It is no secret that the Millennium Development Goals (MDGs) will not be fulfilled by 2015. Of the eight goals agreed upon in 2000, African countries will only reach a few, despite verifiable efforts.
In Togo, for instance, only two goals are likely to be fulfilled by 2015.
- The country is successful in the area of primary education for all. It has been able to increase the percentage of children who reach the final year of primary school from 38 % in 1991 to 74 % in 2012. The difference between boys and girls remains substantial however (83 % versus 64 %).
- Togo is also on track to stop the spread of HIV/AIDS and reverse the trend. The country has managed to reduce the share of HIV-infected people from 4.2 % of the population in 2005 to 3.2 % in 2009.
However, the first MDG is the greatest challenge. When it comes to halving the numbers of those people who do not have enough to eat and of those who are forced to live on less than one dollar’s purchasing power per day, Africa is struggling.
Migrants will play a key role in achieving progress. That has been clear since the late 1980s. Back then, money transfers rose rapidly in African countries, because migrant labourers were supporting their families. More often than not, those families were living in poverty. According to UN data, the number of international bank transfers to Togo increased tenfold from 2000 to 2011, for instance, reaching the equivalent of $ 337million.
In some countries, such remittances now account for five to 10 % of GDP. Homebound transfers from expats have helped to increase consumer spending in Africa, driving economic growth. In addition, remittances strengthen national budgets, because tax revenues increase. In its 2012 report on developing countries, the United Nations Conference on Trade and Development (UNCTAD), spelled out the importance of migrants’ financial transfers. They are considered an innovative source of financing for development purposes in the countries concerned. After 2015, the importance of homebound transfers will certainly continue to grow.
The remittances serve the families, who receive the money – but not only them. Relatives often use the funds to invest in the education of their children and in medical care. This is especially important for long-term national welfare.
In a similar way, domestic migration has changed the living conditions of many rural communities in Africa. They profit from money transfers from the city. At the same time, solidarity among relatives is strengthened. Since the beginning of time, the family has been the institution that offers protection from poverty. This is especially true in times of social crises or natural disasters, when public safety nets fail.
Migrants obviously play an important role in the economic development of their home countries. They help others to fulfil their ambitions and live up to their potential. The post-2015 agenda must take this issue into account. The point is that migrants are already contributing greatly to the development of their home countries.
At the same time, they enrich the countries where they work. And yet, they are often made to suffer, they are discriminated against, and their human rights are infringed upon. Numerous countries still refuse to ratify the International Convention on the Protection of the Rights of All Migrant Workers and Members of Their Families. As a consequence, many migrants fall victim to exploitation and harassments of all kinds.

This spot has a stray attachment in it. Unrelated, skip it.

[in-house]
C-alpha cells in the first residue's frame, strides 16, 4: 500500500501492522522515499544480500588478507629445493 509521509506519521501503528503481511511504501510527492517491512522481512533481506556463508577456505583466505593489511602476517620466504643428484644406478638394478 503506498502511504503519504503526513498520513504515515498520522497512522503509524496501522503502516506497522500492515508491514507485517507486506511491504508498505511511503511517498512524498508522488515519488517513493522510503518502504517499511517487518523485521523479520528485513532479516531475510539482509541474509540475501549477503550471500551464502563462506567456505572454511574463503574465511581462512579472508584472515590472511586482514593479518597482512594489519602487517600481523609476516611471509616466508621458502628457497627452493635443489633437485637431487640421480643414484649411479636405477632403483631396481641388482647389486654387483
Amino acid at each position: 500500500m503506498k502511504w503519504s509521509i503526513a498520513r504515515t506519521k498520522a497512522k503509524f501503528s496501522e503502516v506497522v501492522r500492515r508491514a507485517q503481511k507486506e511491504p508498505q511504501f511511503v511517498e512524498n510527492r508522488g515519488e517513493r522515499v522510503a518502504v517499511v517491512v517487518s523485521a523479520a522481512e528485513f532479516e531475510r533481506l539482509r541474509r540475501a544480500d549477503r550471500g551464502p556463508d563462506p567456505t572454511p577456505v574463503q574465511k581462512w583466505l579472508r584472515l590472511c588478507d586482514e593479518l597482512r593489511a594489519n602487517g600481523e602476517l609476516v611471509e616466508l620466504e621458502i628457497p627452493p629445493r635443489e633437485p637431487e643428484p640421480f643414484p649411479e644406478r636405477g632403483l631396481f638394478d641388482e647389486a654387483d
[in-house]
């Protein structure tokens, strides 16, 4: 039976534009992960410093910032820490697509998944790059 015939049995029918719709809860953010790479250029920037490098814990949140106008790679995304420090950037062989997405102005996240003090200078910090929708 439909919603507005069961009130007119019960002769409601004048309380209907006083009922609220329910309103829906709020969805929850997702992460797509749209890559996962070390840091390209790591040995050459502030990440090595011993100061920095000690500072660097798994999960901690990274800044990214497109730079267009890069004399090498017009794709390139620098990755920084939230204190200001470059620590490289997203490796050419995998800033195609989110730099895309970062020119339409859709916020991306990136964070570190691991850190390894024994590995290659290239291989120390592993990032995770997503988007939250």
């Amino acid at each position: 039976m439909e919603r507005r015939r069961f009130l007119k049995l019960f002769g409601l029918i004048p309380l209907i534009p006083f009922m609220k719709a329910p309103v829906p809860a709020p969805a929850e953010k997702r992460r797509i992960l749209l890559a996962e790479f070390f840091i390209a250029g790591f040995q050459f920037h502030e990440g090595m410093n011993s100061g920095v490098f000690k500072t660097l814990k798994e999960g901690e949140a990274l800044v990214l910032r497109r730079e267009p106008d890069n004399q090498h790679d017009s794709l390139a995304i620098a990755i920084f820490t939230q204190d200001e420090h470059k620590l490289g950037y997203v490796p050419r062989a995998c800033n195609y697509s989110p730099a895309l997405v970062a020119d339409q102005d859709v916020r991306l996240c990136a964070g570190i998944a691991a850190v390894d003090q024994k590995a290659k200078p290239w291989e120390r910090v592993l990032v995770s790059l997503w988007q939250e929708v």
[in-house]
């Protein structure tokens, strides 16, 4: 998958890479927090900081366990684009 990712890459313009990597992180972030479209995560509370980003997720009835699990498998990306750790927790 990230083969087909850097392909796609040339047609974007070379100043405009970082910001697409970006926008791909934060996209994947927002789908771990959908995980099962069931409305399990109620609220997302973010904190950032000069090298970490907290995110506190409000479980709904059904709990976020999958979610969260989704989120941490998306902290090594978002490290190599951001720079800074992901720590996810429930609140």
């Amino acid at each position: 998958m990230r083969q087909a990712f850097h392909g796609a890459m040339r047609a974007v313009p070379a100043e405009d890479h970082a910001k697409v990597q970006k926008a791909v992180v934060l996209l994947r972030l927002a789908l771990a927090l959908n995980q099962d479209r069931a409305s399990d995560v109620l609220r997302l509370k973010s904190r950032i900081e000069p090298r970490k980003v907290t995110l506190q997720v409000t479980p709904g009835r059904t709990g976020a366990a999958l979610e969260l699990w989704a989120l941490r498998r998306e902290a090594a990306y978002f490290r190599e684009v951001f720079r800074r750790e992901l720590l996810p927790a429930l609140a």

Disparities between different groups of people become particularly obvious when it comes to the right to move about freely. Whether one receives a visa or not tends to depend on what passport one has (European, American or African) as well as on one’s skin colour and personal wealth. Entire population groups are harassed and humiliated in all sorts of ways when they apply for a visa at consulates and embassies. When the UN named the 18th of December International Migrants Day, that step underlined the quest to honour and strengthen everyone’s right to mobility. It remains to be seen what relevance this day will have after 2015.
Many illegal migrants are being exploited – whether in shipyards in Lebanon, on construction sites in Germany and other EU countries or in private households all over the world. Authorities have a hard time combating that, because the migrants concerned normally are not registered. These workers, however, contribute greatly to economic growth in their host countries. They deserve adequate social protection instead of ostracism and exploitation. Things must improve for the sake of migrants’ personal development and human welfare – and such improvements would also have a positive effect on the role of workers in global development. The issue must therefore be on the post-2015 agenda.
In any case, it must become simpler and cheaper for migrants to send money home. Financial institutions have long recognised the blessings of these transactions. They charge high fees on formal money transfers. Moreover, host countries often pursue restrictive policies regarding international money transfers because they want to keep funds within their borders. It must not be forgotten, however, that we are talking about money migrants earned through hard work.
In a world of multilateral markets, globalisation of ideas, technology and human behaviour, development cannot succeed without international solidarity and cooperation. The different forms of crises, which countries are confronted with today – from wars to climate change – call for global governance and international solidarity. Without solidarity there cannot be a future for the human race – and international solidarity must certainly be reflected in the humane treatment of migrants and refugees.
Samir Abi is an economist and heads the non-governmental organisation Visions Solidaires in Togo.